X-Google-Smtp-Source: ABdhPJw2h+zLfiFmy1/vYQ+pPW3T8gyXYhcSVellhY11QSbB9fvBHSn0PpsPhz/t0gh1fdyNmOTRV2JY5OOjdW9hKlA=
X-Received: by 2002:a25:2346:: with SMTP id j67mr11863490ybj.467.1638411018399; Wed, 01 Dec 2021 18:10:18 -0800 (PST)
MIME-Version: 1.0
References: <> <>
In-Reply-To: <>
From: Emile Cormier <>
Date: Wed, 01 Dec 2021 22:10:07 -0400
Message-ID: <>
To: Carsten Bormann <>
Content-Type: multipart/alternative; boundary="000000000000bf74fe05d2204a58"
Archived-At: <>
Subject: Re: [Cbor] Challenges in supporting bignum tag
X-Mailman-Version: 2.1.29
Precedence: list
List-Id: "Concise Binary Object Representation \(CBOR\)" <>
List-Unsubscribe: <>, <>
List-Archive: <>
List-Post: <>
List-Help: <>
List-Subscribe: <>, <>
X-List-Received-Date: Thu, 02 Dec 2021 02:10:25 -0000

On Wed, Dec 1, 2021 at 9:11 PM Carsten Bormann <> wrote:

I don’t know how other binary interchange formats represent large integers
> (I probably have actively forgotten because I have seen too many horrible
> attempts).

I've checked MessagePack, UBJSON, Smile, and BSON. Only Smile has support
for what they call "BigInteger":

*"Encoded as token indicator followed by 7-bit escaped binary (with
Unsigned VInt (no-zigzag encoding) as length indicator) that represent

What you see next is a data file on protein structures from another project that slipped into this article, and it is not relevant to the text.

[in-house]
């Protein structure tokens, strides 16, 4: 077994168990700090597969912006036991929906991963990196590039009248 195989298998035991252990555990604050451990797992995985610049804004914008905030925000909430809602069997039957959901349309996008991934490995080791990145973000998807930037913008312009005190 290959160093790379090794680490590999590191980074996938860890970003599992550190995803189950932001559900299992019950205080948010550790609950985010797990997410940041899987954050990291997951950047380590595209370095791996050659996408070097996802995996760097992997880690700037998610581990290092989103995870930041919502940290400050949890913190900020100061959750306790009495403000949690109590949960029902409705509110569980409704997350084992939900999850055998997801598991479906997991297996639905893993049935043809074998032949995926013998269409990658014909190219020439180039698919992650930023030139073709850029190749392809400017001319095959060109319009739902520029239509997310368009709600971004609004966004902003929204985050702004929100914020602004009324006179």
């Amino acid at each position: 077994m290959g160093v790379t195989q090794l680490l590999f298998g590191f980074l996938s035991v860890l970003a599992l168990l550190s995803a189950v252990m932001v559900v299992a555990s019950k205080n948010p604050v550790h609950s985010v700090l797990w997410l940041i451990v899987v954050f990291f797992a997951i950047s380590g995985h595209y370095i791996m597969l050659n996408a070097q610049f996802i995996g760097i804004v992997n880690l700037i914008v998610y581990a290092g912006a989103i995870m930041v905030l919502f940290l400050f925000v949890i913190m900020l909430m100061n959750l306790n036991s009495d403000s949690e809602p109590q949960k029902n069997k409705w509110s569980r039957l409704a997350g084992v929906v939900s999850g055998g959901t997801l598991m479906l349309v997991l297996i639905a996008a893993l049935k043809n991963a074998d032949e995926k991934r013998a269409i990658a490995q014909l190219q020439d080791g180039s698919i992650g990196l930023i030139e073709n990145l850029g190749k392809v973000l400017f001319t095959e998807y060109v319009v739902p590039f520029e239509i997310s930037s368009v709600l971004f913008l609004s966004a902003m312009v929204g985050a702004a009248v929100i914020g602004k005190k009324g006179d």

magnitude value (byte array)"*

So the BigInteger is unsigned-only with Smile; no negative values.

CBOR is the only binary format I'm aware of which supports negative
bignums. I was thinking of the future when (yet another) binary format
might come along and decide to support negative bignums.

> The assumption that led to our design is that most large integers will be
> unsigned, so doing some additional work for negatives is not much of a
> problem.
> If you need to transform a negative integer in sign-magnitude into what
> the target encoding uses to represent large numbers, you will need some
> transformation; e.g., if a 2’s complement representation is used, you will
> need to flip the bits and add or subtract 1 — no such addition/subtraction
> is needed for bignint (just flip the bits ((-1-N) == ~N)).

If bignums are used as a mantissa inside bigdecimal and bigfloat (which
don't have a separate sign field), then it's no longer true that negative
bigfloats are rarely used. When transcoding a CBOR bigdecimal or bigfloat
to JSON, the sign of the value will effectively be lost, unless an extra